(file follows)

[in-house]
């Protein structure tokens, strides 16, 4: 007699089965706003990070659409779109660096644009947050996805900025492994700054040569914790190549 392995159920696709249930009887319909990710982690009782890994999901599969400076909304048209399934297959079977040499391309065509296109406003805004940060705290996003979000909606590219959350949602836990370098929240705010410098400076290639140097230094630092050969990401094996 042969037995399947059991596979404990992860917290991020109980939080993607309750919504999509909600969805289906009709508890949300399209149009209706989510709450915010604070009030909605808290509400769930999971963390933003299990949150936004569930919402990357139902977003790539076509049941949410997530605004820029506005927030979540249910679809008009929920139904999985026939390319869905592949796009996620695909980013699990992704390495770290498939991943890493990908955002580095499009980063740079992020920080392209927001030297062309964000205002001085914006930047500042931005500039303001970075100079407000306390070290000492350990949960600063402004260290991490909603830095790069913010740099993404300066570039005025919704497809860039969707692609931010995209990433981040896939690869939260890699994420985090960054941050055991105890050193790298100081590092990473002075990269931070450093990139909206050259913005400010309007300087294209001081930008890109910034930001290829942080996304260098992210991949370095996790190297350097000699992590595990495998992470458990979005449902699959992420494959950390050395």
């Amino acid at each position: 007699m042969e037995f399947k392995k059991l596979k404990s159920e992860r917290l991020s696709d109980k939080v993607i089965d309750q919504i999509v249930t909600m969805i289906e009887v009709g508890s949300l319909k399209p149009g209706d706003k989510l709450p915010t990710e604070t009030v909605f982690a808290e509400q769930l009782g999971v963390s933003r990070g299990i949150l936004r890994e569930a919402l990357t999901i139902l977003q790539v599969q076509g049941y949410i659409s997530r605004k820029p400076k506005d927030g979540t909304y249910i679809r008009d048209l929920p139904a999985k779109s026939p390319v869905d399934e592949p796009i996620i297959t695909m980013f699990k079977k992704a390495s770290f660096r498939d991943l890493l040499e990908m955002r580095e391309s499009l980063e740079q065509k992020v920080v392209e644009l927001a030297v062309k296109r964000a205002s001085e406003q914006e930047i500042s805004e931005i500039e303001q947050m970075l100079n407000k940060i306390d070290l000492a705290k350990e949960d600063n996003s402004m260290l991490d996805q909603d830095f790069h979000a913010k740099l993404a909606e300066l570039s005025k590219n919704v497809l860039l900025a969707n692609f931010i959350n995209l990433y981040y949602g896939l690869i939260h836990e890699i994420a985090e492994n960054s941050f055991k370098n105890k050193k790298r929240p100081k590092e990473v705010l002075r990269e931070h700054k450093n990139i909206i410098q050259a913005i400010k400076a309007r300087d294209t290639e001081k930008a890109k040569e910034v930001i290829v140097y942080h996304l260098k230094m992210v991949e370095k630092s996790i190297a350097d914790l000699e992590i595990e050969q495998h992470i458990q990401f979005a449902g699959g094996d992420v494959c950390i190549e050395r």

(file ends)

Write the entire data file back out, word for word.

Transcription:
[in-house]
């Protein structure tokens, strides 16, 4: 007699089965706003990070659409779109660096644009947050996805900025492994700054040569914790190549 392995159920696709249930009887319909990710982690009782890994999901599969400076909304048209399934297959079977040499391309065509296109406003805004940060705290996003979000909606590219959350949602836990370098929240705010410098400076290639140097230094630092050969990401094996 042969037995399947059991596979404990992860917290991020109980939080993607309750919504999509909600969805289906009709508890949300399209149009209706989510709450915010604070009030909605808290509400769930999971963390933003299990949150936004569930919402990357139902977003790539076509049941949410997530605004820029506005927030979540249910679809008009929920139904999985026939390319869905592949796009996620695909980013699990992704390495770290498939991943890493990908955002580095499009980063740079992020920080392209927001030297062309964000205002001085914006930047500042931005500039303001970075100079407000306390070290000492350990949960600063402004260290991490909603830095790069913010740099993404300066570039005025919704497809860039969707692609931010995209990433981040896939690869939260890699994420985090960054941050055991105890050193790298100081590092990473002075990269931070450093990139909206050259913005400010309007300087294209001081930008890109910034930001290829942080996304260098992210991949370095996790190297350097000699992590595990495998992470458990979005449902699959992420494959950390050395």
């Amino acid at each position: 007699m042969e037995f399947k392995k059991l596979k404990s159920e992860r917290l991020s696709d109980k939080v993607i089965d309750q919504i999509v249930t909600m969805i289906e009887v009709g508890s949300l319909k399209p149009g209706d706003k989510l709450p915010t990710e604070t009030v909605f982690a808290e509400q769930l009782g999971v963390s933003r990070g299990i949150l936004r890994e569930a919402l990357t999901i139902l977003q790539v599969q076509g049941y949410i659409s997530r605004k820029p400076k506005d927030g979540t909304y249910i679809r008009d048209l929920p139904a999985k779109s026939p390319v869905d399934e592949p796009i996620i297959t695909m980013f699990k079977k992704a390495s770290f660096r498939d991943l890493l040499e990908m955002r580095e391309s499009l980063e740079q065509k992020v920080v392209e644009l927001a030297v062309k296109r964000a205002s001085e406003q914006e930047i500042s805004e931005i500039e303001q947050m970075l100079n407000k940060i306390d070290l000492a705290k350990e949960d600063n996003s402004m260290l991490d996805q909603d830095f790069h979000a913010k740099l993404a909606e300066l570039s005025k590219n919704v497809l860039l900025a969707n692609f931010i959350n995209l990433y981040y949602g896939l690869i939260h836990e890699i994420a985090e492994n960054s941050f055991k370098n105890k050193k790298r929240p100081k590092e990473v705010l002075r990269e931070h700054k450093n990139i909206i410098q050259a913005i400010k400076a309007r300087d294209t290639e001081k930008a890109k040569e910034v930001i290829v140097y942080h996304l260098k230094m992210v991949e370095k630092s996790i190297a350097d914790l000699e992590i595990e050969q495998h992470i458990q990401f979005a449902g699959g094996d992420v494959c950390i190549e050395r």